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Blago Defense Asks for Leniency in Sentencing

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    NEWSLETTERS

    Prosecutors want the former governor to get 15-20 years in prison, but his defense team argued for leniency.

    In a dueling war of words addressed to the federal judge who will decide Rod Blagojevich’s fate, federal prosecutors asked Wednesday that the former governor be sentenced to between 15 and 20 years in prison, while defense lawyers argued that Blagojevich “received no monetary gain, and caused no public harm,” and that he deserved a lenient sentence.

    Defense attorneys said by their analysis of federal sentencing guidelines, Blagojevich faced at the extreme, 41 to 51 months in prison. Prosecutors argued that the correct range should be 30 years to life, but suggested a term of between 15 and 20 years behind bars.

    "Mr. Blagojevich followed the law as he understood it to be," wrote defense lawyer Carolyn Gurland. "Mr. Blagojevich’s profound devotion to his wife and young children, and the devestation that his absence will cause his family, provide further support for the exercise of leniency in his sentencing."

    For their part, prosecutors cited what they called Blagojevich’s "extensive corruption in office, the damage he caused to the integrity of Illinois government, and the need to deter others from similar acts."

    "Blagojevich’s criminal activity was serious, extended, and extremely damaging," wrote prosecutor Reid Schar. "Blagojevich took office and immediately began plotting with others, to use the Office of Governor for his personal gain, through fraud, bribery, and extortion."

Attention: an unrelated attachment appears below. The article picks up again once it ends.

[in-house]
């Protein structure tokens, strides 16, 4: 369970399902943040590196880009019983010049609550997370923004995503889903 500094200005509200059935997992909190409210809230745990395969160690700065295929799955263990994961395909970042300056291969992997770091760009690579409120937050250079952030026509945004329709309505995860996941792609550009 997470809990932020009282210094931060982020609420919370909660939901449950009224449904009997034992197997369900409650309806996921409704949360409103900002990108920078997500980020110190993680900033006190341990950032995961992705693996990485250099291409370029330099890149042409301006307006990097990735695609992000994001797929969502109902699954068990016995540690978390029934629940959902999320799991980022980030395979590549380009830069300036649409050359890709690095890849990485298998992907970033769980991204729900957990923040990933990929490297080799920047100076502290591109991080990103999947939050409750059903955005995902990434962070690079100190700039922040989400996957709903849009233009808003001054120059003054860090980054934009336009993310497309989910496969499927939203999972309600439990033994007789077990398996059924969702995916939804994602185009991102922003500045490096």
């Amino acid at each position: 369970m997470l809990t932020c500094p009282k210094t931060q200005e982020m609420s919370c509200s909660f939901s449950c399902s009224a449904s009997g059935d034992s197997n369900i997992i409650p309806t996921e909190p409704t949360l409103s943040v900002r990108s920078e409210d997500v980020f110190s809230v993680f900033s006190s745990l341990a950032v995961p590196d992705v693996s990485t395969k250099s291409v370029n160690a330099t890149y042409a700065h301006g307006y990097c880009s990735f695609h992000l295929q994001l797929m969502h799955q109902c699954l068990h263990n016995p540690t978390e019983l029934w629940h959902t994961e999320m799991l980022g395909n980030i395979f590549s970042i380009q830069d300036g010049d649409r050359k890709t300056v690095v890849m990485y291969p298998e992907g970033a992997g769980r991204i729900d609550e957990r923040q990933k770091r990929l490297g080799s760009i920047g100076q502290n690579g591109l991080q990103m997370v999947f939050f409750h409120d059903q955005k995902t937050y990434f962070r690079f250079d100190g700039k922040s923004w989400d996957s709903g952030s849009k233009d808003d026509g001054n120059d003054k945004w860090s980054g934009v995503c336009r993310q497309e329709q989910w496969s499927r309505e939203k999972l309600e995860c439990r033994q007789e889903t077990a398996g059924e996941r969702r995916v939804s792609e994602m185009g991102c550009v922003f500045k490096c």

The two filings marked, in essence, the last word from both sides before Judge James Zagel hands Blagojevich his sentence next week. He has set aside two days for that hearing.

    The government reminded the judge that Blagojevich’s misdeeds came on the heels of the conviction of his predecessor, at a time when he promised to clean up Illinois government. They urged a longer sentence than the six and a half years George Ryan received, suggesting that Blagojevich did not appear to have gotten the message.

    "While Blagojevich pledged to restore integrity to the governor’s office, he was actively scheming to engage in criminal activity," Schar wrote. "His accomplishments as governor are far outweighed by the personal greed that infected his acts, and his administration."

    The prosecutors said they were sympathetic to the impact a lengthy jail sentence would have on the former governor’s wife and children, but declared that what he now faced, was “the unfortunate result of choices Blagojevich made.”

    But the Blagojevich defense team argued that their client was essentially a broken man who had already suffered enough.

    "Mr. Blagojevich has become, in connection with this case, a tragic figure; an impeached, unemployed criminal defendant, abandoned by all of his advisors and friends; a figure drawing public ridicule and scorn," wrote Gurland.

    "Despite a strong, and seemingly defiant exterior, no one is more acutely aware of the tragedy that has become of his life’s work and aspirations, as is Mr. Blagojevich himself."